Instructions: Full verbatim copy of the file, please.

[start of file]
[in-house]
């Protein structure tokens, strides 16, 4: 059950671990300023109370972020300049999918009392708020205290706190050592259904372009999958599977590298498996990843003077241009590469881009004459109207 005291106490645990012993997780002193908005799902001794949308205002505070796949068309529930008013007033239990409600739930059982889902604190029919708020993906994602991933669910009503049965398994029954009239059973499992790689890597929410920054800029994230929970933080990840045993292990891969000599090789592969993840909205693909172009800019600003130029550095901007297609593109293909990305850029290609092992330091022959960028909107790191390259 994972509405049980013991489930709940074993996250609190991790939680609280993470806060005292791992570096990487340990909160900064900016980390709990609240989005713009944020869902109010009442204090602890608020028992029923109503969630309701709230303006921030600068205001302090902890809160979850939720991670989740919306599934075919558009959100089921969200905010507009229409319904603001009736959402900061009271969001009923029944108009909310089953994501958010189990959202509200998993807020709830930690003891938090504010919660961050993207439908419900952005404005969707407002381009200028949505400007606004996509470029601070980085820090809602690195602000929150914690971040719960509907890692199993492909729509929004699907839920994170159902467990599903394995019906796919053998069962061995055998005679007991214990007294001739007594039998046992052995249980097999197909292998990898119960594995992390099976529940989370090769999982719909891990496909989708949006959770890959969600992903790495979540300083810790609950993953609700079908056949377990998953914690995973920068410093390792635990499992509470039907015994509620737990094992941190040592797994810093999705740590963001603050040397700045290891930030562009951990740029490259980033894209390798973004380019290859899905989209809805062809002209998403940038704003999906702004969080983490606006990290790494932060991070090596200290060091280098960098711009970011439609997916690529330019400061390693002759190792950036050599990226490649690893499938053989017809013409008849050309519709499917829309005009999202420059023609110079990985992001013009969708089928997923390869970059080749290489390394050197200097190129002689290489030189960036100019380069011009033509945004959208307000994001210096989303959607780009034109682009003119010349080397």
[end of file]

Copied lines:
[in-house]
């Protein structure tokens, strides 16, 4: 059950671990300023109370972020300049999918009392708020205290706190050592259904372009999958599977590298498996990843003077241009590469881009004459109207 005291106490645990012993997780002193908005799902001794949308205002505070796949068309529930008013007033239990409600739930059982889902604190029919708020993906994602991933669910009503049965398994029954009239059973499992790689890597929410920054800029994230929970933080990840045993292990891969000599090789592969993840909205693909172009800019600003130029550095901007297609593109293909990305850029290609092992330091022959960028909107790191390259 994972509405049980013991489930709940074993996250609190991790939680609280993470806060005292791992570096990487340990909160900064900016980390709990609240989005713009944020869902109010009442204090602890608020028992029923109503969630309701709230303006921030600068205001302090902890809160979850939720991670989740919306599934075919558009959100089921969200905010507009229409319904603001009736959402900061009271969001009923029944108009909310089953994501958010189990959202509200998993807020709830930690003891938090504010919660961050993207439908419900952005404005969707407002381009200028949505400007606004996509470029601070980085820090809602690195602000929150914690971040719960509907890692199993492909729509929004699907839920994170159902467990599903394995019906796919053998069962061995055998005679007991214990007294001739007594039998046992052995249980097999197909292998990898119960594995992390099976529940989370090769999982719909891990496909989708949006959770890959969600992903790495979540300083810790609950993953609700079908056949377990998953914690995973920068410093390792635990499992509470039907015994509620737990094992941190040592797994810093999705740590963001603050040397700045290891930030562009951990740029490259980033894209390798973004380019290859899905989209809805062809002209998403940038704003999906702004969080983490606006990290790494932060991070090596200290060091280098960098711009970011439609997916690529330019400061390693002759190792950036050599990226490649690893499938053989017809013409008849050309519709499917829309005009999202420059023609110079990985992001013009969708089928997923390869970059080749290489390394050197200097190129002689290489030189960036100019380069011009033509945004959208307000994001210096989303959607780009034109682009003119010349080397």